Andrew Jackson And The Indian Removal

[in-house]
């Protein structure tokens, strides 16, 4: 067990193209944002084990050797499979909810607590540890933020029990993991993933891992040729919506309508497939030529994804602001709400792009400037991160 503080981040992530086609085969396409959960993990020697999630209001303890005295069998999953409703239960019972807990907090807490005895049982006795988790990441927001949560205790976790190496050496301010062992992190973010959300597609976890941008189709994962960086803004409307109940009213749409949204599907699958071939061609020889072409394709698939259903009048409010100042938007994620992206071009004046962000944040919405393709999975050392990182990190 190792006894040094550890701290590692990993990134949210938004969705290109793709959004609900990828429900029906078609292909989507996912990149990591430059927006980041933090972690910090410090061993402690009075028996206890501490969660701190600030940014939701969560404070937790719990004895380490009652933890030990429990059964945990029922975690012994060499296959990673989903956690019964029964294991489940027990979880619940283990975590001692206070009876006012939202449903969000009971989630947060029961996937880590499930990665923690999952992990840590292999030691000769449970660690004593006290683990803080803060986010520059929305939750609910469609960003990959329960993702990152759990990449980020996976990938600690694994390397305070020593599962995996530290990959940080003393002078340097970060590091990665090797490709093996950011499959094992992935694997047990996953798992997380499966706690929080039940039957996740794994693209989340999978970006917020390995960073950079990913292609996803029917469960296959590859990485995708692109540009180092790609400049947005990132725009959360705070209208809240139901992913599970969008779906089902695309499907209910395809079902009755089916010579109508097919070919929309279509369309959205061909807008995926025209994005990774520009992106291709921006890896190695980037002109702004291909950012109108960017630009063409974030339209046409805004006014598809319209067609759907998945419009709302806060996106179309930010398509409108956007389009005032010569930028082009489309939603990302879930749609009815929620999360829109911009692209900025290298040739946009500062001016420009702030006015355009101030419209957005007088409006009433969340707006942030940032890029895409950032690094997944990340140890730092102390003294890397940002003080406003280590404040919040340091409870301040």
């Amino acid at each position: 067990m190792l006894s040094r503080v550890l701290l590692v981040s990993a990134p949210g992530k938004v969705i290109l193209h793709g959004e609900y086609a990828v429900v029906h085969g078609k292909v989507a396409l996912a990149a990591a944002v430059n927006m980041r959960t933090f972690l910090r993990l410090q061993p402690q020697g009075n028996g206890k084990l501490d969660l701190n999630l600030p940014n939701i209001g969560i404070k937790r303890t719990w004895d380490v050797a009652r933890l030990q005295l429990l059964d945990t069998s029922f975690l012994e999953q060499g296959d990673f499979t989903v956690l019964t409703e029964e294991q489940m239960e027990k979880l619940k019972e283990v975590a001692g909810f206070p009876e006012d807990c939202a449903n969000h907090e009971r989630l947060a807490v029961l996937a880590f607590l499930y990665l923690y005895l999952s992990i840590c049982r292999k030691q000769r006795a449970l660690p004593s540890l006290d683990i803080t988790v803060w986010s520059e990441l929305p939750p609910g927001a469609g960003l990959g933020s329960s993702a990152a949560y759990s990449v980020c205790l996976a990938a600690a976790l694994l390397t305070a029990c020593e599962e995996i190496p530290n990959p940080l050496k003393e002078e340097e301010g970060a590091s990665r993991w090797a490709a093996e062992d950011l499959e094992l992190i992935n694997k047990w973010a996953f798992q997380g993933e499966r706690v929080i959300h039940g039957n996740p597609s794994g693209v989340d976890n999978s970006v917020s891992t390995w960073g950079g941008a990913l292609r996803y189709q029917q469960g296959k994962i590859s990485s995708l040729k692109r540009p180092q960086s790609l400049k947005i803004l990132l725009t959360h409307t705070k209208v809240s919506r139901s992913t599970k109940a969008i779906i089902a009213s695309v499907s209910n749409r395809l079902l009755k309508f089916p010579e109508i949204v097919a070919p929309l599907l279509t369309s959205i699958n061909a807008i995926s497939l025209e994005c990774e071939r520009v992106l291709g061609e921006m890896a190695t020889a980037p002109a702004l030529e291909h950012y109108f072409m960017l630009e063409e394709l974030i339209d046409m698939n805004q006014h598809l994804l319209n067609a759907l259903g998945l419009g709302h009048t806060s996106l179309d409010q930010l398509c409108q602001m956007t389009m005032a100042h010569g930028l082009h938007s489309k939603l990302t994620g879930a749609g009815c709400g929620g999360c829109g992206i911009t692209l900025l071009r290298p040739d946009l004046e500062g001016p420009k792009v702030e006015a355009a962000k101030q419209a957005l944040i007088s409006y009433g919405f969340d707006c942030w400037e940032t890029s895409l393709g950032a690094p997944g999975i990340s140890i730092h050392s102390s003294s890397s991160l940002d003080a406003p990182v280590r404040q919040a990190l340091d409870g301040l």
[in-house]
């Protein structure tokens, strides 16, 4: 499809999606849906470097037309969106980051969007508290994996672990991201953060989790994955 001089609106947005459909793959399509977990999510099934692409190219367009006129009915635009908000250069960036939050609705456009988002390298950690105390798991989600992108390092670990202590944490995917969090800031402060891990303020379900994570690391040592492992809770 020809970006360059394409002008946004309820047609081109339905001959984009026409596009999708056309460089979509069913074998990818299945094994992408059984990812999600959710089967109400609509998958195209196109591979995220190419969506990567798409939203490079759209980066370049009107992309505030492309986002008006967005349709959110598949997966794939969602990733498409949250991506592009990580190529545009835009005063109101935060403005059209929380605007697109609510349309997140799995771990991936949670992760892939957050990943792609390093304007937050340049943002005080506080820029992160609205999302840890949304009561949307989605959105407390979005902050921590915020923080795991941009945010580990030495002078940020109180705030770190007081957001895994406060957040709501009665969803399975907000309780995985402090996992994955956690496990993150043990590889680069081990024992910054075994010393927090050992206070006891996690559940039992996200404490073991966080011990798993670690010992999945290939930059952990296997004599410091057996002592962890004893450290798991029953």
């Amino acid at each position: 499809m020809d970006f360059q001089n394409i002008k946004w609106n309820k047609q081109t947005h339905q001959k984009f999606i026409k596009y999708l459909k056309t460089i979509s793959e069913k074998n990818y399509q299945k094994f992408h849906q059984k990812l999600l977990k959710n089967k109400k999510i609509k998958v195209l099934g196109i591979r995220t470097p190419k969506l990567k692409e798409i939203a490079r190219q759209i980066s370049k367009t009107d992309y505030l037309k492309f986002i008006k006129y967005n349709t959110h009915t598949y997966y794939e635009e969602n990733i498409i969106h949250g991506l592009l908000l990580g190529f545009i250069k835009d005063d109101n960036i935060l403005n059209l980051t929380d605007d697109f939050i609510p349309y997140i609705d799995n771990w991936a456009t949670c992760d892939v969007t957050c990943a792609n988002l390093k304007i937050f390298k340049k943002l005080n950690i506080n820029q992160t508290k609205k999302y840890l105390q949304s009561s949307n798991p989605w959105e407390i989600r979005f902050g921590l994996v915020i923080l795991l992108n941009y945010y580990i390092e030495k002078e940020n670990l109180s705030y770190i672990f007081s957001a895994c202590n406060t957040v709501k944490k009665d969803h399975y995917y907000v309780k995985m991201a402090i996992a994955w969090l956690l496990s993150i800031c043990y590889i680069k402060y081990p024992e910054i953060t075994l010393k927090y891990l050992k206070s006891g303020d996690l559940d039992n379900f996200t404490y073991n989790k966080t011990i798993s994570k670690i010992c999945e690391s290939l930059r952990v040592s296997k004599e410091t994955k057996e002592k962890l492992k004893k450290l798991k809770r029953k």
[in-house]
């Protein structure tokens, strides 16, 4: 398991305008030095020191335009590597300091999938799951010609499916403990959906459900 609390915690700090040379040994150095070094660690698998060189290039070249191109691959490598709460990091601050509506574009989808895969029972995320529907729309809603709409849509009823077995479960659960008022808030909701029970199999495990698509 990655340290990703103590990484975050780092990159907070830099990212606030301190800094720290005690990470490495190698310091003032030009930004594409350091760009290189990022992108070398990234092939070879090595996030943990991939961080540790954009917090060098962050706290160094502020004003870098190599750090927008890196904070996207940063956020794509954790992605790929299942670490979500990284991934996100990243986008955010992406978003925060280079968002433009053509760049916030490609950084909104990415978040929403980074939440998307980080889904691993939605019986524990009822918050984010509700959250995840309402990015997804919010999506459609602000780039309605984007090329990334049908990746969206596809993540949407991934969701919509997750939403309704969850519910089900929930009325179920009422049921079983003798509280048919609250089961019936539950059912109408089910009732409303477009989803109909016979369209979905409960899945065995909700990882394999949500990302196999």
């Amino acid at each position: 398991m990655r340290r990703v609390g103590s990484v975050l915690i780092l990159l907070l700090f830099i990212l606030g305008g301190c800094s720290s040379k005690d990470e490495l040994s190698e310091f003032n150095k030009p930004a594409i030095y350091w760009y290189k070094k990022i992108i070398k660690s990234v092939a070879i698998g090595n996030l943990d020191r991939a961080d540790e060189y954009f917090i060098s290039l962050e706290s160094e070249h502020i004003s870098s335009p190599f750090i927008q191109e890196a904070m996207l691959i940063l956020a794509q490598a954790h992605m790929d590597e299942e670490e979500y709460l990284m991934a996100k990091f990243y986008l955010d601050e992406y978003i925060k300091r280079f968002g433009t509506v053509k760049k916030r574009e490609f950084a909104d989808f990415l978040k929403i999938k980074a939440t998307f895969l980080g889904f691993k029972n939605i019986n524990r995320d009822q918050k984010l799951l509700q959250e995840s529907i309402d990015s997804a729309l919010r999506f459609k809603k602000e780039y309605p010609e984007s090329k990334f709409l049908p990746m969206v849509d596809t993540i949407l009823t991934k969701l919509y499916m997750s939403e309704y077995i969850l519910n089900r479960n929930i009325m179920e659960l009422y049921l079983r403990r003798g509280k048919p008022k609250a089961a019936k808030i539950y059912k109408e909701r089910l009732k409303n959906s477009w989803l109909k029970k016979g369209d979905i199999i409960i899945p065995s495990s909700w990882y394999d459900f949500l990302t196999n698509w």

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Bridget Mejia February 16, 2012 Essay What factor set the stage for the Indian Removal Act? Early in the 19th century the United States expanded into the lower South white settlers faced off. Areas of home to the Cherokee, Creek, Choctaw, Chicasaw and Seminole nations. The Indians nations the view of the settlers and many other Americans standing in the way of progress. Edgar for land to raise cotton, the settlers pressured the federal government to acquire of Indian Territory. Andrew Jackson from Tennessee was a forceful proponent of Indian Removal. He alleged a removal policy was beneficial to the Indians. From 1814 to 1824 Jackson was in negotiating nine the west. The tribes agreed to the treaty for strategic reason. They wanted to appease the government in the hope of retaining some of their land and wanted to protect themselves white harassment. Removal would save Indian people from the depredation of whites, and would resettle them in area where they could govern themselves. Andrew Jackson believed that everyone would be happier if the Indians were by force and if it was necessary on the on the western side to Mississippi River. He had a rough relationship with the Natives Americans. He kicks them out of America and formed an ally with the Cherokee Chief. Who soon betrayed Andrew Jackson and went with the British. Jackson fought them in the war of 1812 and thought they were of an inferior race. He burned their towns and crops and killed women and kids. Andrew Jackson view was that Jacksonian Democracy had no room for the Native Americans. But people consider Jackson an Indian hater. He fought against then during his military career. When the Supreme Court ruled in favor of the Cherokee Indians fallowing then to keep land that the state of Georgia wanted Jackson. Chief Justice John Marshall has made his decision he try to enforce it.

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